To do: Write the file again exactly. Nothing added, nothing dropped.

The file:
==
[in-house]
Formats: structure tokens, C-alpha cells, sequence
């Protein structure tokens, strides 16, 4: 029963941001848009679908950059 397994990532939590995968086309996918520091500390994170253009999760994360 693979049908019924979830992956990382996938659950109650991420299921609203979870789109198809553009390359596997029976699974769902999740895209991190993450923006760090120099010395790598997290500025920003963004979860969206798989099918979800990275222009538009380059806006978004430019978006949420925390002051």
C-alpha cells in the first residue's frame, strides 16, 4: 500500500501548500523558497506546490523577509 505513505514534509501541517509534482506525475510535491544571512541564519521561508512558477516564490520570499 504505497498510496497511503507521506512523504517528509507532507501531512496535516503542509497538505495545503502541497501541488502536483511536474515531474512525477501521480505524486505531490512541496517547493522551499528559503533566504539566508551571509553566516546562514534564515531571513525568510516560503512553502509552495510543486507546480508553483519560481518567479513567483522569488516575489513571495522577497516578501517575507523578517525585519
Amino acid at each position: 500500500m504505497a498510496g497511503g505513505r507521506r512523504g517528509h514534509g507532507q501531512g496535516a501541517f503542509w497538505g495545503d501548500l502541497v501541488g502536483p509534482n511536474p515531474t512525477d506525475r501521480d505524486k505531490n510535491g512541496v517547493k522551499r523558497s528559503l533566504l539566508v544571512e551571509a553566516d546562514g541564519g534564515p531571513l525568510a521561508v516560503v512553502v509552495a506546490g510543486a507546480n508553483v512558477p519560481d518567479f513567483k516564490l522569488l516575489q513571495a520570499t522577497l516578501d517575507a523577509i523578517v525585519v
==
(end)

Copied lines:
[in-house]
Formats: structure tokens, C-alpha cells, sequence
């Protein structure tokens, strides 16, 4: 029963941001848009679908950059 397994990532939590995968086309996918520091500390994170253009999760994360 693979049908019924979830992956990382996938659950109650991420299921609203979870789109198809553009390359596997029976699974769902999740895209991190993450923006760090120099010395790598997290500025920003963004979860969206798989099918979800990275222009538009380059806006978004430019978006949420925390002051």
C-alpha cells in the first residue's frame, strides 16, 4: 500500500501548500523558497506546490523577509 505513505514534509501541517509534482506525475510535491544571512541564519521561508512558477516564490520570499 504505497498510496497511503507521506512523504517528509507532507501531512496535516503542509497538505495545503502541497501541488502536483511536474515531474512525477501521480505524486505531490512541496517547493522551499528559503533566504539566508551571509553566516546562514534564515531571513525568510516560503512553502509552495510543486507546480508553483519560481518567479513567483522569488516575489513571495522577497516578501517575507523578517525585519
Amino acid at each position: 500500500m504505497a498510496g497511503g505513505r507521506r512523504g517528509h514534509g507532507q501531512g496535516a501541517f503542509w497538505g495545503d501548500l502541497v501541488g502536483p509534482n511536474p515531474t512525477d506525475r501521480d505524486k505531490n510535491g512541496v517547493k522551499r523558497s528559503l533566504l539566508v544571512e551571509a553566516d546562514g541564519g534564515p531571513l525568510a521561508v516560503v512553502v509552495a506546490g510543486a507546480n508553483v512558477p519560481d518567479f513567483k516564490l522569488l516575489q513571495a520570499t522577497l516578501d517575507a523577509i523578517v525585519v